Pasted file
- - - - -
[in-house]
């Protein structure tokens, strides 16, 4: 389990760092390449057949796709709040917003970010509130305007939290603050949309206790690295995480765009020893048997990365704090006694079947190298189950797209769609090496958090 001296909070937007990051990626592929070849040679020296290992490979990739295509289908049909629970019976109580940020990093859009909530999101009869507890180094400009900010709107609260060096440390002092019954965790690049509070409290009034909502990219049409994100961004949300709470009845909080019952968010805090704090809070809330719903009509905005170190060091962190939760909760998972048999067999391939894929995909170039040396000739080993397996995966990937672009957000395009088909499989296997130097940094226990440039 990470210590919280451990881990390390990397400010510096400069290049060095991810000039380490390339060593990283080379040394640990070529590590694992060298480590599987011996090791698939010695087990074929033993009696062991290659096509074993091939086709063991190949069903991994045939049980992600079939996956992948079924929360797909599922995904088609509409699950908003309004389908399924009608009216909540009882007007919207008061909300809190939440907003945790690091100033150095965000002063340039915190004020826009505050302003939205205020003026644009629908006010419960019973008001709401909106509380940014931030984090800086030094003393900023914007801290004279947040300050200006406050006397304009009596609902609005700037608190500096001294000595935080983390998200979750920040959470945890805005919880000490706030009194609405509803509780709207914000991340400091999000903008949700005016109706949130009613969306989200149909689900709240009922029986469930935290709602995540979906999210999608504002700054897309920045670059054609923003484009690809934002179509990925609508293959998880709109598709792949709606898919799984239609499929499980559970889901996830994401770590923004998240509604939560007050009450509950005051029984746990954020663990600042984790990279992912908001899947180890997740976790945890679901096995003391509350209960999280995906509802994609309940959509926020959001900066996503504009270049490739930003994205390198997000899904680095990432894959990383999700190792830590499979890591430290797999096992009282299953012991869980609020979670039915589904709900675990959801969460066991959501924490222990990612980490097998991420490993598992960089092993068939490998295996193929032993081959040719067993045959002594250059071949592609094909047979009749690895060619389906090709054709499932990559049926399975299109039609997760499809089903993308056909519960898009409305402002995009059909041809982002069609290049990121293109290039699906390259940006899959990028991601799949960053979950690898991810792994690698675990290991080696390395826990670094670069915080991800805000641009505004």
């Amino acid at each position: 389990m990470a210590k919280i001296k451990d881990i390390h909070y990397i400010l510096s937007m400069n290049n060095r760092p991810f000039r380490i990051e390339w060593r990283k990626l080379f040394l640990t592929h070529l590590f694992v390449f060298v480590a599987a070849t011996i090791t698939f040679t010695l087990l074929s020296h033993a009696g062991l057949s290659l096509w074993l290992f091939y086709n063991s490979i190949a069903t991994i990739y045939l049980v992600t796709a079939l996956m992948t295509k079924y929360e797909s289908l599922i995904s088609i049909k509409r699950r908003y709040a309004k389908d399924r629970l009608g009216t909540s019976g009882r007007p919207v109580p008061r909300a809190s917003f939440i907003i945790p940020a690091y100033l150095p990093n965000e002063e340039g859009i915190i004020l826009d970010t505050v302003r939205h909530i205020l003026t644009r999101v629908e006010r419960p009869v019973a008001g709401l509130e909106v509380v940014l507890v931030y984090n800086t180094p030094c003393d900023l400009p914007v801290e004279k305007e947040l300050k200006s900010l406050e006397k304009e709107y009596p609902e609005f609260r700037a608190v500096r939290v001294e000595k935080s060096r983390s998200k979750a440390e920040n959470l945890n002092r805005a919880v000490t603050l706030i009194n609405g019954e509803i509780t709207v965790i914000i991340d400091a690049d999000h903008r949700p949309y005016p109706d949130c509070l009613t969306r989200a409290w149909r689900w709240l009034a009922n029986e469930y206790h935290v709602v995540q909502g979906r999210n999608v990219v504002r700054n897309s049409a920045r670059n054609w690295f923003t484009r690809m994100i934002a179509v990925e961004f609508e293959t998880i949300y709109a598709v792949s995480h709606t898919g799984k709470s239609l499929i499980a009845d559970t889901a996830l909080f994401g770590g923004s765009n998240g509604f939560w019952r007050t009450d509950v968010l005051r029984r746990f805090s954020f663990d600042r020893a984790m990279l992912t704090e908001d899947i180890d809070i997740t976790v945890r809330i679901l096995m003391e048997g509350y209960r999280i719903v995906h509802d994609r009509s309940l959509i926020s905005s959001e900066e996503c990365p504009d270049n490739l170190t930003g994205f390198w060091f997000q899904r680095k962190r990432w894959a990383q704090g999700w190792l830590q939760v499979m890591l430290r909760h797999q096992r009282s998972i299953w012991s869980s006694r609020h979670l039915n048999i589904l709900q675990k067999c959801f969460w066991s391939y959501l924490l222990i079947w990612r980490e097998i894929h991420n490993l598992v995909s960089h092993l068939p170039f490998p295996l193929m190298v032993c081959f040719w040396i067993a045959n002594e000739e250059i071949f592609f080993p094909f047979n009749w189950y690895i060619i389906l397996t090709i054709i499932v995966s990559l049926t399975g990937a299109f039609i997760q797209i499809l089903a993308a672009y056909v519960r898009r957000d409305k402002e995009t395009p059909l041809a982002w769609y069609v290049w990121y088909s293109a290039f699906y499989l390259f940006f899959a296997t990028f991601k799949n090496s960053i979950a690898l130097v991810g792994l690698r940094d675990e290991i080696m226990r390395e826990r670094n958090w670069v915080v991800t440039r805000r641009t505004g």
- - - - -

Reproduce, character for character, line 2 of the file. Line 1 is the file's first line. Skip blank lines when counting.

């Protein structure tokens, strides 16, 4: 389990760092390449057949796709709040917003970010509130305007939290603050949309206790690295995480765009020893048997990365704090006694079947190298189950797209769609090496958090 001296909070937007990051990626592929070849040679020296290992490979990739295509289908049909629970019976109580940020990093859009909530999101009869507890180094400009900010709107609260060096440390002092019954965790690049509070409290009034909502990219049409994100961004949300709470009845909080019952968010805090704090809070809330719903009509905005170190060091962190939760909760998972048999067999391939894929995909170039040396000739080993397996995966990937672009957000395009088909499989296997130097940094226990440039 990470210590919280451990881990390390990397400010510096400069290049060095991810000039380490390339060593990283080379040394640990070529590590694992060298480590599987011996090791698939010695087990074929033993009696062991290659096509074993091939086709063991190949069903991994045939049980992600079939996956992948079924929360797909599922995904088609509409699950908003309004389908399924009608009216909540009882007007919207008061909300809190939440907003945790690091100033150095965000002063340039915190004020826009505050302003939205205020003026644009629908006010419960019973008001709401909106509380940014931030984090800086030094003393900023914007801290004279947040300050200006406050006397304009009596609902609005700037608190500096001294000595935080983390998200979750920040959470945890805005919880000490706030009194609405509803509780709207914000991340400091999000903008949700005016109706949130009613969306989200149909689900709240009922029986469930935290709602995540979906999210999608504002700054897309920045670059054609923003484009690809934002179509990925609508293959998880709109598709792949709606898919799984239609499929499980559970889901996830994401770590923004998240509604939560007050009450509950005051029984746990954020663990600042984790990279992912908001899947180890997740976790945890679901096995003391509350209960999280995906509802994609309940959509926020959001900066996503504009270049490739930003994205390198997000899904680095990432894959990383999700190792830590499979890591430290797999096992009282299953012991869980609020979670039915589904709900675990959801969460066991959501924490222990990612980490097998991420490993598992960089092993068939490998295996193929032993081959040719067993045959002594250059071949592609094909047979009749690895060619389906090709054709499932990559049926399975299109039609997760499809089903993308056909519960898009409305402002995009059909041809982002069609290049990121293109290039699906390259940006899959990028991601799949960053979950690898991810792994690698675990290991080696390395826990670094670069915080991800805000641009505004």